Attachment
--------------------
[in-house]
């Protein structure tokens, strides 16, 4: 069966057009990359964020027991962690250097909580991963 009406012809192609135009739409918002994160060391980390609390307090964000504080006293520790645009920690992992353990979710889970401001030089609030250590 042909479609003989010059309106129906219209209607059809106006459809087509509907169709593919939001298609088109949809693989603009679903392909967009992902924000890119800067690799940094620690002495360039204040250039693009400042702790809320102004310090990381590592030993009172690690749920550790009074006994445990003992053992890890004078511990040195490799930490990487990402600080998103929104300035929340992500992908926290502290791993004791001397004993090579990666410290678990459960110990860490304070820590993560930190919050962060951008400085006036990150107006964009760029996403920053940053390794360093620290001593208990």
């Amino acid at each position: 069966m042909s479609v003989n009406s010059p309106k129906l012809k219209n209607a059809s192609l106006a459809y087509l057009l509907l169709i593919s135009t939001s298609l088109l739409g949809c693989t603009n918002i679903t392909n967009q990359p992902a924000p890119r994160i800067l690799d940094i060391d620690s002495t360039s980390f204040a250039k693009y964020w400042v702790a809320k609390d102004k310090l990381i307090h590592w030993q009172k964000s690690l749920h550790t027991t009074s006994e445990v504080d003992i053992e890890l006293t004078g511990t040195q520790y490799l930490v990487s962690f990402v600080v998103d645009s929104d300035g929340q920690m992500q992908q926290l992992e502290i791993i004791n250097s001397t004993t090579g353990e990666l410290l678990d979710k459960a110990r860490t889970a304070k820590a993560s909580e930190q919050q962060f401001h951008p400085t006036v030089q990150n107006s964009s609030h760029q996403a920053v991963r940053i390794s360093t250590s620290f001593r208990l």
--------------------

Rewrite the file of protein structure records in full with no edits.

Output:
[in-house]
């Protein structure tokens, strides 16, 4: 069966057009990359964020027991962690250097909580991963 009406012809192609135009739409918002994160060391980390609390307090964000504080006293520790645009920690992992353990979710889970401001030089609030250590 042909479609003989010059309106129906219209209607059809106006459809087509509907169709593919939001298609088109949809693989603009679903392909967009992902924000890119800067690799940094620690002495360039204040250039693009400042702790809320102004310090990381590592030993009172690690749920550790009074006994445990003992053992890890004078511990040195490799930490990487990402600080998103929104300035929340992500992908926290502290791993004791001397004993090579990666410290678990459960110990860490304070820590993560930190919050962060951008400085006036990150107006964009760029996403920053940053390794360093620290001593208990």
């Amino acid at each position: 069966m042909s479609v003989n009406s010059p309106k129906l012809k219209n209607a059809s192609l106006a459809y087509l057009l509907l169709i593919s135009t939001s298609l088109l739409g949809c693989t603009n918002i679903t392909n967009q990359p992902a924000p890119r994160i800067l690799d940094i060391d620690s002495t360039s980390f204040a250039k693009y964020w400042v702790a809320k609390d102004k310090l990381i307090h590592w030993q009172k964000s690690l749920h550790t027991t009074s006994e445990v504080d003992i053992e890890l006293t004078g511990t040195q520790y490799l930490v990487s962690f990402v600080v998103d645009s929104d300035g929340q920690m992500q992908q926290l992992e502290i791993i004791n250097s001397t004993t090579g353990e990666l410290l678990d979710k459960a110990r860490t889970a304070k820590a993560s909580e930190q919050q962060f401001h951008p400085t006036v030089q990150n107006s964009s609030h760029q996403a920053v991963r940053i390794s360093t250590s620290f001593r208990l």